“Italian cosmic doom meganauts Ufomammut outdid themselves yet again with Oro, breaking up a single full-length into two separate releases, Oro: Opus Primum and Oro: Opus Alter. But the album — which I’ve decided to list as the single entity Oro rather than its two component parts basically to save myself some brain space — was more than just big in terms of its runtime. More importantly, Ufomammut were able to hold firm to their commitment to stylistic growth, drawing on their greatest triumph yet, 2010′s Eve, the trio pushed themselves even further on their Neurot Recordings debut, resulting in an album worthy of the legacy of those releasing it. I don’t know if Oro will come to define Ufomammut as Eve already seems to have — dividing it as they did may have made it harder for listeners to grasp it as a single piece — but it shows that there’s simply no scaring the band out of themselves” — JJ Koczan / The Obelisk.
3.Goat – World Music (59)
“From the tremendous Afro groove that defines the album to the killer fuzz / wah guitars, Turkish rock, kraut repetition, astral folk, head-nodding psych and stonking afro percussion, Goat’s World Music will undoubtedly add to the group’s much talked about mystique –could there be truth to the rumor about an ancient voodoo tradition that can be traced back to Korpolombolo, a small and very remote settlement way up in northern Sweden? Call me a worshipper! Call me insane! Skeptics, beware! Goat will convert you!” — Walter Roadburn.
4.Neurosis – Honor Found in Decay (62)
“When I interviewed interviewed Steve Von Till about Honor Found in Decay, the Neurosis guitarist / vocalist called the band “a chaos process” in reference to their songwriting. I have no trouble believing that, because while Neurosis stand among the most influential heavy metal bands of their generation — having had as much of an effect on what’s come after them as, say, Meshuggah or Sleep, while also having little sonically in common with either of them — it’s also nearly impossible to pinpoint one aspect of their sound that defines them. The churning rhythms in the riffing of Von Till and his fellow frontman, guitarist / vocalist Scott Kelly (interview here), Dave Edwardson‘s intensity on bass and periodic vocal, the assured percussive creativity of Jason Roeder and the experimental edge brought to bear in Noah Landis‘ synth and sampling all prove to be essential elements of the whole.”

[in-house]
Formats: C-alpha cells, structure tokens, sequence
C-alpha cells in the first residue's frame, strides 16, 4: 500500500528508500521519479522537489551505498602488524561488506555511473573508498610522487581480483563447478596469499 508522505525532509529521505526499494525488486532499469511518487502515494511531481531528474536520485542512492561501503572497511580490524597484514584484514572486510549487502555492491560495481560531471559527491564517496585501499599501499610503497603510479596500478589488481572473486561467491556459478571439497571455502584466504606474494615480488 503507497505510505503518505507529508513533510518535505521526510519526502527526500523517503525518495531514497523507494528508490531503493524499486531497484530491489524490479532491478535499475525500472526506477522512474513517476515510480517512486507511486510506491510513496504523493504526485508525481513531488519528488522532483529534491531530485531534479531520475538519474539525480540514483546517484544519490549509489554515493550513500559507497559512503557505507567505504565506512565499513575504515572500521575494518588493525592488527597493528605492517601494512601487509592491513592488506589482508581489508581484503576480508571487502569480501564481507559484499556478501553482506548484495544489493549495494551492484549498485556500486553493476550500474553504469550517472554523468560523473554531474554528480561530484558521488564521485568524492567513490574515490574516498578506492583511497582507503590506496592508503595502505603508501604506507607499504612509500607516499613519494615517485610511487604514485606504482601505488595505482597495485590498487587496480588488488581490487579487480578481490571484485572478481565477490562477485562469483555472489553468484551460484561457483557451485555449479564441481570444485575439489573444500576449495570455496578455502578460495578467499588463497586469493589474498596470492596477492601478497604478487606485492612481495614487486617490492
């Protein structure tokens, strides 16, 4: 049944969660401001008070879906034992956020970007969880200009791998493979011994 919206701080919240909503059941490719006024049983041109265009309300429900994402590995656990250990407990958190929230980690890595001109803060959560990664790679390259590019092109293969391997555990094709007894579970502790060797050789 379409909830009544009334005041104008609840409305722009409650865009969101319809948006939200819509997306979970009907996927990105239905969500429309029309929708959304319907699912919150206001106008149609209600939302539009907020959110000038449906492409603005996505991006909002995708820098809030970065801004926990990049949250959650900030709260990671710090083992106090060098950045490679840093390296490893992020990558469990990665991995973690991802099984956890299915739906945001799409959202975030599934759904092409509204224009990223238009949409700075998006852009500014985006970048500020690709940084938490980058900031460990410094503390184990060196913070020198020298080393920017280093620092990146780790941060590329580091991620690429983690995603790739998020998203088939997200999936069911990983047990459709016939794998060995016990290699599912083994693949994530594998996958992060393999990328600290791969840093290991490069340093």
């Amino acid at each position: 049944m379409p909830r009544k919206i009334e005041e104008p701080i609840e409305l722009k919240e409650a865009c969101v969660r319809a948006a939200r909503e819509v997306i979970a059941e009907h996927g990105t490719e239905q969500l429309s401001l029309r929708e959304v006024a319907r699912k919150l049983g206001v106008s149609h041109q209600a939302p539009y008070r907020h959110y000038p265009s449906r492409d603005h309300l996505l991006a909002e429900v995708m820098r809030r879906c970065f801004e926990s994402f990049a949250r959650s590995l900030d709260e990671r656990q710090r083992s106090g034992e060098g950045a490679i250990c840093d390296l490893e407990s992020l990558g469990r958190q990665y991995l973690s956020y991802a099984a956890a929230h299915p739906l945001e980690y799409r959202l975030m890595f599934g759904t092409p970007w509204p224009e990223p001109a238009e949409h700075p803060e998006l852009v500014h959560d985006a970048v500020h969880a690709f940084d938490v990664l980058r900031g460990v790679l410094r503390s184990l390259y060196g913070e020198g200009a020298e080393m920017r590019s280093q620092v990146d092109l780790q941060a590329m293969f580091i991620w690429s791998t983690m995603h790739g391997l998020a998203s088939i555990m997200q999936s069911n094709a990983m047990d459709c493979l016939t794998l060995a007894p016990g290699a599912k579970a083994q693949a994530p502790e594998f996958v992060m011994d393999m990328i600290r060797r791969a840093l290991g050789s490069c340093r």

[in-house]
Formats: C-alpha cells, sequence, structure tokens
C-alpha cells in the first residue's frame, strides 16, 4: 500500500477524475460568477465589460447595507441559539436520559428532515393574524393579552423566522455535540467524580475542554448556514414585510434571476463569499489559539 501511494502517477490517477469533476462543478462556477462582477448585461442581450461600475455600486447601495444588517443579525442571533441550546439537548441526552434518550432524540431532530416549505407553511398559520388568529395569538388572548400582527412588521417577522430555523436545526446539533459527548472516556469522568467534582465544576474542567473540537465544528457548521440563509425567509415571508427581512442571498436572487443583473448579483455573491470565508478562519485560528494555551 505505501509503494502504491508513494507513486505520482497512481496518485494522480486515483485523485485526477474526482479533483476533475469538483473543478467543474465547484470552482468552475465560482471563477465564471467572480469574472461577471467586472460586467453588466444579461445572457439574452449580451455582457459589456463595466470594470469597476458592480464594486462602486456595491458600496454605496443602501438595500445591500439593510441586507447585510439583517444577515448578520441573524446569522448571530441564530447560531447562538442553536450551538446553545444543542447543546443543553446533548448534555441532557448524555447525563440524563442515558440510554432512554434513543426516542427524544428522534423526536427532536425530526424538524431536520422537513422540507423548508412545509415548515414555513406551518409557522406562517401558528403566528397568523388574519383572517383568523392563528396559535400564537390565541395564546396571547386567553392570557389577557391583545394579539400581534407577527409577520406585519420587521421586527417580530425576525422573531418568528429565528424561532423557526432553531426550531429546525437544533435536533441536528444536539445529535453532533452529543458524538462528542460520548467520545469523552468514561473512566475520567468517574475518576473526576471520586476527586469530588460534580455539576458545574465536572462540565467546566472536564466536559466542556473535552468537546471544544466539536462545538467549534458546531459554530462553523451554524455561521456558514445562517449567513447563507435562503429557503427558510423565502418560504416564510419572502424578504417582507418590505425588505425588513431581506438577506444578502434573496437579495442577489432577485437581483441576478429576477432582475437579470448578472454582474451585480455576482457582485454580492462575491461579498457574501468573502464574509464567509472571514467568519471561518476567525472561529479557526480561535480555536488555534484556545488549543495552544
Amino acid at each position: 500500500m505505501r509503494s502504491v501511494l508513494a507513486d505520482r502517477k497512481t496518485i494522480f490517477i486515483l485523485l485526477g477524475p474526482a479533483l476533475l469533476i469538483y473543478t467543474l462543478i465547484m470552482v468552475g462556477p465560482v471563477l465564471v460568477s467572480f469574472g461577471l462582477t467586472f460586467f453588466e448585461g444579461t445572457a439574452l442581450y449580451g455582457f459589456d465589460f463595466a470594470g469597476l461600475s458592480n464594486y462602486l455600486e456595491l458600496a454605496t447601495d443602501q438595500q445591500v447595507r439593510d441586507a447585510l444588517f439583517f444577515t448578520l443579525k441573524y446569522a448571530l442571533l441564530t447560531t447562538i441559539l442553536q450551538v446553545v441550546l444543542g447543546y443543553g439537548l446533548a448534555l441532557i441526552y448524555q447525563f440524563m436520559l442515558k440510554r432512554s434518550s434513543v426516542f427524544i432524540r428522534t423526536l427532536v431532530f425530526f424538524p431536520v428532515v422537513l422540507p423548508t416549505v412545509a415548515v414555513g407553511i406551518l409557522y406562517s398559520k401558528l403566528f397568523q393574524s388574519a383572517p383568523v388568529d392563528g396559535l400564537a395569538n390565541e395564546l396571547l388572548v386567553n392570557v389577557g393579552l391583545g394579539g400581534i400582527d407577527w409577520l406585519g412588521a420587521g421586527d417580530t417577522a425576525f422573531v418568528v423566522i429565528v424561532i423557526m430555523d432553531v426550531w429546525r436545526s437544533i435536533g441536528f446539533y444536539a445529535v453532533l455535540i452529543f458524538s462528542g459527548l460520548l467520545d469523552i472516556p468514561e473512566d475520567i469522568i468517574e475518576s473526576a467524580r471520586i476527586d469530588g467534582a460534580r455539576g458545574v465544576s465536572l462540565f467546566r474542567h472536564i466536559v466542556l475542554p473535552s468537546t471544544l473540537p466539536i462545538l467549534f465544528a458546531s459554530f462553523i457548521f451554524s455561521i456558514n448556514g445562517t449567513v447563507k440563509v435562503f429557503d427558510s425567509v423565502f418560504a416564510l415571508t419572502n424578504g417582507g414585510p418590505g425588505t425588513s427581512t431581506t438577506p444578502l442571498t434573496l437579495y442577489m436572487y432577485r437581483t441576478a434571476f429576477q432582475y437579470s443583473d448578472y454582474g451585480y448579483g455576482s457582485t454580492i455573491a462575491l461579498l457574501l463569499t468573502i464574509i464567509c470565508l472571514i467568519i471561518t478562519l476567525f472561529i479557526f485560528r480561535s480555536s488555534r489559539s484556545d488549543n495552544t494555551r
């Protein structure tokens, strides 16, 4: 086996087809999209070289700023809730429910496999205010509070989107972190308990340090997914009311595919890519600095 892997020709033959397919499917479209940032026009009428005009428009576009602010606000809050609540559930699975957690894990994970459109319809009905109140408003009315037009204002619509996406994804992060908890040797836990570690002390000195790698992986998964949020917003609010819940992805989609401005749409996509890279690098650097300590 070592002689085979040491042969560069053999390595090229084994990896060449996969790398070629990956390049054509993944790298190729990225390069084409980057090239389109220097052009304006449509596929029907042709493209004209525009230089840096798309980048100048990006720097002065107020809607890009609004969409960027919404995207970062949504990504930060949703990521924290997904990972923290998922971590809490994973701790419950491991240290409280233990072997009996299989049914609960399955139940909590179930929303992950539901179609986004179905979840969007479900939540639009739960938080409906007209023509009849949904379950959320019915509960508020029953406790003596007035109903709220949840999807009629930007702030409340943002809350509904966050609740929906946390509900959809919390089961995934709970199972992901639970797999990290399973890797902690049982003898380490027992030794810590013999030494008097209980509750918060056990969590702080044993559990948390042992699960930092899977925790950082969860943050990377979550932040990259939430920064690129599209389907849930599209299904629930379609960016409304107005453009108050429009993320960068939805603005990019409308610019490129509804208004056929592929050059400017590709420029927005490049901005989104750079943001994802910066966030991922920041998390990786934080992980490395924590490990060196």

“On Honor Found in Decay — and this isn’t to take away anything from any other particular member’s songwriting contributions — it would be Landis standing out with his greatest contributions yet, becoming as much a defining element in songs like “At the Well,” “Bleeding the Pigs” and “Casting of the Ages” as either Kelly or Von Till‘s guitars. Had I never seen the band before, I’d have a hard time believing Honor Found in Decay could possibly be representative of their live sound, but they are every bit as crushing, as oppressive and as emotionally visceral on stage — if not more so — as they are on the album, and while their legacy has long since been set among the most important heavy acts ever, period, as they climb closer to the 30-year mark (they’ll get there in 2015), Neurosis continue to refuse to bow to what’s expected of them or write material that doesn’t further their decades-long progression. They are worthy of every homage paid them, and more” — JJ Koczan / The Obelisk.